Honestly, Mark, I mean we're still parsing through the language of that bill. I mean there are a couple of parts there, one that involves tax benefit based on CapEx and the other is the severance tax reduction, which is phased in over I think a three-year period.
On the second point, that's a modest help to us, but as we parse through the capital investment side, I mean it could change decisions, but I mean I think we've got a pretty solid plan for West Virginia as we look ahead with the projects that we've already announced a couple of more things that we're looking at that could induce us to move a little faster on them.
But I think, what we'd want to do is look at projects on their own merits, and to the extent that West Virginia's plan that they've put in place aids us at certainly a benefit, but we'd like to look at them kind of on standalone basis and make those decisions accordingly. Andy is sitting here, he's kind of been looking at the West Virginia piece. He may have some additional color on it, but I think we're still kind of trying to understand it more completely.
Yes, I agree with that, Kevin. Hey Mark, by the way.
As Kevin mentioned, it could be a driver for moving a little bit more quickly, but if you look at [indiscernible] a project that size definitely yields more benefit than the smaller projects that we would have on the table. So I don't know that it would make that much of an impact for us. But again, we're still evaluating that. I don't know that it really want to change anything in the near-term.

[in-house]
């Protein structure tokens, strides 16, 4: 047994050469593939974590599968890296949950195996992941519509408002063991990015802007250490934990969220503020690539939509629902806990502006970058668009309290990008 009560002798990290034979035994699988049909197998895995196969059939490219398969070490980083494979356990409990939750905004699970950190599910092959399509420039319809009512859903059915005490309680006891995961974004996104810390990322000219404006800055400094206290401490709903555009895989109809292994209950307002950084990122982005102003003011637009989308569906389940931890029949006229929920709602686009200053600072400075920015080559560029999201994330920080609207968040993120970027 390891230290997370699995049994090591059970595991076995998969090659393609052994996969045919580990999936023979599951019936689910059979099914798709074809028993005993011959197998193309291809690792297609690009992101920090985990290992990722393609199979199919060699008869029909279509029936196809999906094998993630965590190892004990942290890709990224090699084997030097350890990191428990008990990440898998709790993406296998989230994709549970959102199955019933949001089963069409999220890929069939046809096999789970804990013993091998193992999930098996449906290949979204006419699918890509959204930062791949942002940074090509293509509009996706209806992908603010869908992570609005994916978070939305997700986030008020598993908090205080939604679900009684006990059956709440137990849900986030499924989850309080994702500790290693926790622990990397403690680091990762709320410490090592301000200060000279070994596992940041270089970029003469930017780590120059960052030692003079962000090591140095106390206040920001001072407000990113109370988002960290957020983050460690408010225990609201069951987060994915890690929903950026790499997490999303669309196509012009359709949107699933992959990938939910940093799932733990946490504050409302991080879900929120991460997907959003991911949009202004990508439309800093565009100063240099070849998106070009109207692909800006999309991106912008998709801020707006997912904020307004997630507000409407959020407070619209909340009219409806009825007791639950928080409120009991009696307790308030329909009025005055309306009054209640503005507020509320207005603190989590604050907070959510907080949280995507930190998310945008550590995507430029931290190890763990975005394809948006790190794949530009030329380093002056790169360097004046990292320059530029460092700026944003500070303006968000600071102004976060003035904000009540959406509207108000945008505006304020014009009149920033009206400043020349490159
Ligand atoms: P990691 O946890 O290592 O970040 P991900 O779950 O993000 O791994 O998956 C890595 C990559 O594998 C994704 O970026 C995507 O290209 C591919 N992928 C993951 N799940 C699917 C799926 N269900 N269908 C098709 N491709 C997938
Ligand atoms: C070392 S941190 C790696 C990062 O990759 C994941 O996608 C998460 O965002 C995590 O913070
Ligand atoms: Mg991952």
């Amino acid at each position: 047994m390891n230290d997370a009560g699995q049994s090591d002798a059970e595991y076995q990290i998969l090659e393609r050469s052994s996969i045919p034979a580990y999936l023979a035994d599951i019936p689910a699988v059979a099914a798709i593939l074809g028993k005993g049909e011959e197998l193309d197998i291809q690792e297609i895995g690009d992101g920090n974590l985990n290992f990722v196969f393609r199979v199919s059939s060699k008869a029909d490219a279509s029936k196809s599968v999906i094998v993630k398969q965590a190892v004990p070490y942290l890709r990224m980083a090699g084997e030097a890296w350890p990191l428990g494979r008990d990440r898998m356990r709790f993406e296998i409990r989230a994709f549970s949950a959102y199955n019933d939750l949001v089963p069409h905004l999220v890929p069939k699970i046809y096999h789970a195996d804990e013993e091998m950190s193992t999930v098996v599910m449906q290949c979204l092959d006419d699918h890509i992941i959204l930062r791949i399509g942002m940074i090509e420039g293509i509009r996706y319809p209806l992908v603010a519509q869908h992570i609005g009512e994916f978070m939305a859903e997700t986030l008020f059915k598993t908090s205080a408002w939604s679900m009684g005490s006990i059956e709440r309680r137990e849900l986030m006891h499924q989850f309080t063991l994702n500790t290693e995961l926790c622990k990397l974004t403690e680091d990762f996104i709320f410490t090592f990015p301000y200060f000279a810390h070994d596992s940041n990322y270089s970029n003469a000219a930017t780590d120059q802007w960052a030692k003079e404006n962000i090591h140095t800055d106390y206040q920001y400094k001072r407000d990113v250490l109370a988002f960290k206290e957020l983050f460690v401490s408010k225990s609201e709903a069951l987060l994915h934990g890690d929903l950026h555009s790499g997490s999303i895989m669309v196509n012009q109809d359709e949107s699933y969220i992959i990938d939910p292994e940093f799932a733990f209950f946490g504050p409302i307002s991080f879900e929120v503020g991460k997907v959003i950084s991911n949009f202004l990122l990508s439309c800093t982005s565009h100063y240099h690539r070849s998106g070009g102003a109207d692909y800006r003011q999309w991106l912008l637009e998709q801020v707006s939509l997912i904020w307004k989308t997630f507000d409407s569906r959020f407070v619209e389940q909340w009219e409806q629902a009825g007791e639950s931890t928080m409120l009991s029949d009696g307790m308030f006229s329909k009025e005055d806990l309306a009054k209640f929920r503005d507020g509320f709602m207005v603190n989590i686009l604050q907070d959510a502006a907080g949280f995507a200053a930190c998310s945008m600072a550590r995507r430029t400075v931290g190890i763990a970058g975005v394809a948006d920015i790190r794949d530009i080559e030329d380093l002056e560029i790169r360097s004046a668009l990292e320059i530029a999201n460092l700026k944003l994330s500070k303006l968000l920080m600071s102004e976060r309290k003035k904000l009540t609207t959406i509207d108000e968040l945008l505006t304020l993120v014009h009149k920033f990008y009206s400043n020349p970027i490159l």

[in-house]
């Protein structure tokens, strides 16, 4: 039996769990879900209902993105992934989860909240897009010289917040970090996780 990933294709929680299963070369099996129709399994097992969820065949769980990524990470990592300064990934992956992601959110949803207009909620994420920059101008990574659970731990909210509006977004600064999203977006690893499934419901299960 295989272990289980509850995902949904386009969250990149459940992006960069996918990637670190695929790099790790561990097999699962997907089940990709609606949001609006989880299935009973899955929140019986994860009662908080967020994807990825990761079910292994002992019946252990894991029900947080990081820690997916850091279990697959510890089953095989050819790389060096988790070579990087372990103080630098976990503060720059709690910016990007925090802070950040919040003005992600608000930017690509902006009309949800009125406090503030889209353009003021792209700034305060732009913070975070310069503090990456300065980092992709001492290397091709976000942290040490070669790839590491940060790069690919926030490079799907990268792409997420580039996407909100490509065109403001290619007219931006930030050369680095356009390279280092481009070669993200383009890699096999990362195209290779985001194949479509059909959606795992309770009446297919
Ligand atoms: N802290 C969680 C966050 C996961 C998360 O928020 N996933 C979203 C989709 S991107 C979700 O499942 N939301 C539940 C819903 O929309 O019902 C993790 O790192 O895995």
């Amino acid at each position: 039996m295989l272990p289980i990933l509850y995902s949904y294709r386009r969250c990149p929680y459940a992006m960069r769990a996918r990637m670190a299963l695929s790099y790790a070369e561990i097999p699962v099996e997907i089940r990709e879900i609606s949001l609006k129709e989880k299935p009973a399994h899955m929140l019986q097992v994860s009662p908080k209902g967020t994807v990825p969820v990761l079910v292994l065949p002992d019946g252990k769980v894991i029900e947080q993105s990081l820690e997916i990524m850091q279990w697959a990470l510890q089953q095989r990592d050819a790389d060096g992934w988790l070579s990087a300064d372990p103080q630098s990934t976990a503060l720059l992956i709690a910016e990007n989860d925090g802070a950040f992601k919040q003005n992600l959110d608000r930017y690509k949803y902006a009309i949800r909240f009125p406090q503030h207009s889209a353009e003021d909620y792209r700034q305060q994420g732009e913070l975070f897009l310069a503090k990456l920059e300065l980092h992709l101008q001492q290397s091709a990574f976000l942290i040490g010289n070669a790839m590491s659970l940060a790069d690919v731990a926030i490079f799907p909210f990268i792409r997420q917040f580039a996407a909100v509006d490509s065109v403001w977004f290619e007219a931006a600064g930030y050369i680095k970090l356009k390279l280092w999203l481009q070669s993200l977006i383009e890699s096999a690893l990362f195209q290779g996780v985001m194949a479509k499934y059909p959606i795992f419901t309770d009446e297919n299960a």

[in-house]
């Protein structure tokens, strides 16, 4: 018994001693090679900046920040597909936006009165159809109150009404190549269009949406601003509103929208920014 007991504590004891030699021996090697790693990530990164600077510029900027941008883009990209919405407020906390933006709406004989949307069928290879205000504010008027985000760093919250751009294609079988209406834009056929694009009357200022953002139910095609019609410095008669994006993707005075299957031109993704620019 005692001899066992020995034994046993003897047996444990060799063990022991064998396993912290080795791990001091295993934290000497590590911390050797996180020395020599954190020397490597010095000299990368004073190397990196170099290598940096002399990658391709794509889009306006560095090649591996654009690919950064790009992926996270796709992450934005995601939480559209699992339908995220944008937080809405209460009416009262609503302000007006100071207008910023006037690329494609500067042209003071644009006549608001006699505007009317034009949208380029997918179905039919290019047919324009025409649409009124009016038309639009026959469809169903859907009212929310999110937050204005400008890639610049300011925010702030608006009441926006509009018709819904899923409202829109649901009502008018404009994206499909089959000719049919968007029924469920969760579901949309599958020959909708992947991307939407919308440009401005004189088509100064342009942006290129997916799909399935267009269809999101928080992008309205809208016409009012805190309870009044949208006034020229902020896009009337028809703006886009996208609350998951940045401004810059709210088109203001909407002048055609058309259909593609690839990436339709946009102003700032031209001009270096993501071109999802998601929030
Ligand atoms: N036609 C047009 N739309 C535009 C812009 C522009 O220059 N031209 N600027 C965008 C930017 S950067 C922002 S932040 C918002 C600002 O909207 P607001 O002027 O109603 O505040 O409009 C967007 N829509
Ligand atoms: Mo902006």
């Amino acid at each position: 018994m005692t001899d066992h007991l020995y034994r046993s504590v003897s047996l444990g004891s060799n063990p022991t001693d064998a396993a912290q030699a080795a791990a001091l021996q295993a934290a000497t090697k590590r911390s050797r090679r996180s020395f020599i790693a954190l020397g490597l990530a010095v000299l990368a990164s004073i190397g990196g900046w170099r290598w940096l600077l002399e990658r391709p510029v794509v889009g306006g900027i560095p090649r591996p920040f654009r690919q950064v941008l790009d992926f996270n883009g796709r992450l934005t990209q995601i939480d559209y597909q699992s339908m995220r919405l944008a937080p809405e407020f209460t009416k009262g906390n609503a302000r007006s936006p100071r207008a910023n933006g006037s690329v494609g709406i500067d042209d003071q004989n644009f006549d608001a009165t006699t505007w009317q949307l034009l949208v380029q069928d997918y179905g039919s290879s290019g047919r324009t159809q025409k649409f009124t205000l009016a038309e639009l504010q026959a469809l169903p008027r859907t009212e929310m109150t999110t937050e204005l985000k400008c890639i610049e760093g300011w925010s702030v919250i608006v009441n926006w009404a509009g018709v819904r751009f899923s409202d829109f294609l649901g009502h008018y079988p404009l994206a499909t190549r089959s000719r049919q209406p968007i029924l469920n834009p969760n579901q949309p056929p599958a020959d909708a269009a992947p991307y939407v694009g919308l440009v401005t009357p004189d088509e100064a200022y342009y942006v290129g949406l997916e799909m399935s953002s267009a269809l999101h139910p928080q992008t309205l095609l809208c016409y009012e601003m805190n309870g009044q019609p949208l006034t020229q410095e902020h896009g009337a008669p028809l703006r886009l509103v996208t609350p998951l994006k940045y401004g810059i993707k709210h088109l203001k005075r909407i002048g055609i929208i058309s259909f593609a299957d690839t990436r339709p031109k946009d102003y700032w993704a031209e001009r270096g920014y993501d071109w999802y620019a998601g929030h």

Got it. And then the second question, Kevin, you referenced the API 2 price, which has obviously gotten hit pretty significantly in a pretty short period of time. Maybe you guys can remind us how much export steam you exported in or how much steam you exported in 2018? What you have under contract for 2019? If you're willing to share that? And then what is a reasonable expectation based on sort of where the market is for your own export steam in 2019?
Yes, I think Mark, if my memory serves me correct, 2018 was kind of circa 1 million tons to take advantage of where the API 2 or basically the seaborne thermal markets were. We're nowhere close to that. This year, we're just a couple hundred thousand tons, probably those are a fixed price, they don't move with the API 2. We booked a little bit of business in the first quarter domestically, and they were with domestic customers. I think probably 400,000 tons plus or minus at something kind of low seven handle on it.